"What I submit to you and the court is that I am convinced that the current war is exactly that (illegal). So, if there's anything I could be guilty of, it is my beliefs. I am guilty of believing this war is illegal. I'm guilty of believing war in all forms is immoral and useless, and I am guilty of believing that as a service member I have a duty to refuse to participate in this war because it is illegal."
(Paredes wrote an op-ed for the Progressive Media Project on February 24, 2005.)
Thursday p.m., Jan. 26. On Thursday night, writer Luis Rodríguez shared his poetry at a reading in the USA tent. He had to fight to be heard over the noise from the other tents nearby, but still the reading was enjoyable.
What I appreciate most about Rodríguez is his belief in transformation, that people can change and that art and creativity are crucial. He and his wife run a cultural center and bookstore in East LA called Tia Chucha.
You can find more info at his website:www.tiachucha.com. Rodríguez read from his memoir, “Always Running: La Vida Loca, Gang Days in LA.” The book tells how he went from being a gangbanger in LA to the man he now is. He wrote the book for his son, who he saw falling into the gang life.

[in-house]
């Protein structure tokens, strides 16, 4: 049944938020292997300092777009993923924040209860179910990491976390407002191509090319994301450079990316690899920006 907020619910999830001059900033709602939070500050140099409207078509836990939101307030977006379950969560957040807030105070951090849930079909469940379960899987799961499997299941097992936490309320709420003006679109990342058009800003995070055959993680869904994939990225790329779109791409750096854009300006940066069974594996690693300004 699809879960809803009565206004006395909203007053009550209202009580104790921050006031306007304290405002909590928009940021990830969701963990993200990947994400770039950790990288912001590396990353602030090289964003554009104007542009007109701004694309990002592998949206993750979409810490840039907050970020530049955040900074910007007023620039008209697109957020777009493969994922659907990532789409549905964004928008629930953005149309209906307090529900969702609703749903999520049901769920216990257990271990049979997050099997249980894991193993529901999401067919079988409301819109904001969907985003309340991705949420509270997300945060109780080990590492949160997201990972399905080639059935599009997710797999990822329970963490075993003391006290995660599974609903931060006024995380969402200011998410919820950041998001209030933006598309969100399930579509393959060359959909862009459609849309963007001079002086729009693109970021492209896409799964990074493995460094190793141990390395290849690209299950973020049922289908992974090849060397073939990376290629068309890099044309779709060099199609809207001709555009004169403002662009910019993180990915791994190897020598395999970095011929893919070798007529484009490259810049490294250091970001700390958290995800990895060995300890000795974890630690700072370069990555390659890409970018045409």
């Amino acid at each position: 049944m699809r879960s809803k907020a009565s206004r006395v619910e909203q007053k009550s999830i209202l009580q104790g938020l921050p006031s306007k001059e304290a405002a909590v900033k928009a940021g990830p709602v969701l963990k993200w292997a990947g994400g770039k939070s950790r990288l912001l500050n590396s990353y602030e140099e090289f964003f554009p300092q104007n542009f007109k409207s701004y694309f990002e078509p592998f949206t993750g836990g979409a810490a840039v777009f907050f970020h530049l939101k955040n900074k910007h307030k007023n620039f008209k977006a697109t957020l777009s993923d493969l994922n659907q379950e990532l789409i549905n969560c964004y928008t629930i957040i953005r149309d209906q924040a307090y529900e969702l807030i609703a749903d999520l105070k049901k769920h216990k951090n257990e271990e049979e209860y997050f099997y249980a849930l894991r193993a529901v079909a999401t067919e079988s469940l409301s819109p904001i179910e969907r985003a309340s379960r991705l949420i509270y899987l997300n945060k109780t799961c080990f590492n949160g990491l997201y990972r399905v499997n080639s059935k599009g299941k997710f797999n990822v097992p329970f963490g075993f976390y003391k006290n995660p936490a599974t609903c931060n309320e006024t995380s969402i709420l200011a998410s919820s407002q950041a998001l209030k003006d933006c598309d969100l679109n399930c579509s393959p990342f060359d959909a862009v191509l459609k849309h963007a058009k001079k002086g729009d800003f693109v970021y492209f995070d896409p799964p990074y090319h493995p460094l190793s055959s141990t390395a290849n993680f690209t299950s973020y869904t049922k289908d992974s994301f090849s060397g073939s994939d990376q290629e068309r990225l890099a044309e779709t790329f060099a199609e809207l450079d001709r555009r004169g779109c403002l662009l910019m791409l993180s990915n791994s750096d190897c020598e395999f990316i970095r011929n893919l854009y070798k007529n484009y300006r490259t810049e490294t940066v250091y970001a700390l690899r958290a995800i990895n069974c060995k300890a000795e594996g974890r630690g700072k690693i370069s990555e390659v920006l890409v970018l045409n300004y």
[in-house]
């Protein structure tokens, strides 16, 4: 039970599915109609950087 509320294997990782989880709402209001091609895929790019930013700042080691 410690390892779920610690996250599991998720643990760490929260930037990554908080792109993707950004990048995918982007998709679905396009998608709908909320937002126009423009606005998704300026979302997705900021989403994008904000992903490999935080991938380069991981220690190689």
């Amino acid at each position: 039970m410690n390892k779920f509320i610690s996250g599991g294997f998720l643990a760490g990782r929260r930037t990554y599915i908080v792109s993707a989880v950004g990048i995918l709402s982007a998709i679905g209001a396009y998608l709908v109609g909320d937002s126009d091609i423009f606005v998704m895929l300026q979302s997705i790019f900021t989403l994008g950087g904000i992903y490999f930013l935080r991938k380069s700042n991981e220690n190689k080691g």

“Young people can change, can be transformed, with community and with consciousness,” he said. He added that the USA cannot continue to jail poor people and noted we have more people in jail than any other country.
“We need to reach out to young people,” he said. Young people need “a sense of purpose and a reason to live. The movement we are trying to create here [at the World Social Forum] is connected to this.”
Rodríguez also read some of his poetry to us, and defended the role of this art form. “Poetry opens sacred spaces,” he said. “Poetry opens doors we didn't have before. Poems need to be part of the struggle.”
In one poem, he asked: “What good is a country if you can’t eat? Hungry people have no country.” And he read a poem he wrote for his parents, who were immigrants from Mexico, called “Welcome to America.” Here is a line from it: “When it comes to not having a house, there are no borders.”
After reading several political poems, Rodríguez left us with a love poem he wrote for his wife. “Love keeps us moving,” he said. “Love has to be at the center of this movement.”
January 26. Today in the blazing Caracas sun, the Poor People’s Economic Human Rights Campaign held a press conference to let people know, especially the international press, about the existence of poverty in the United States.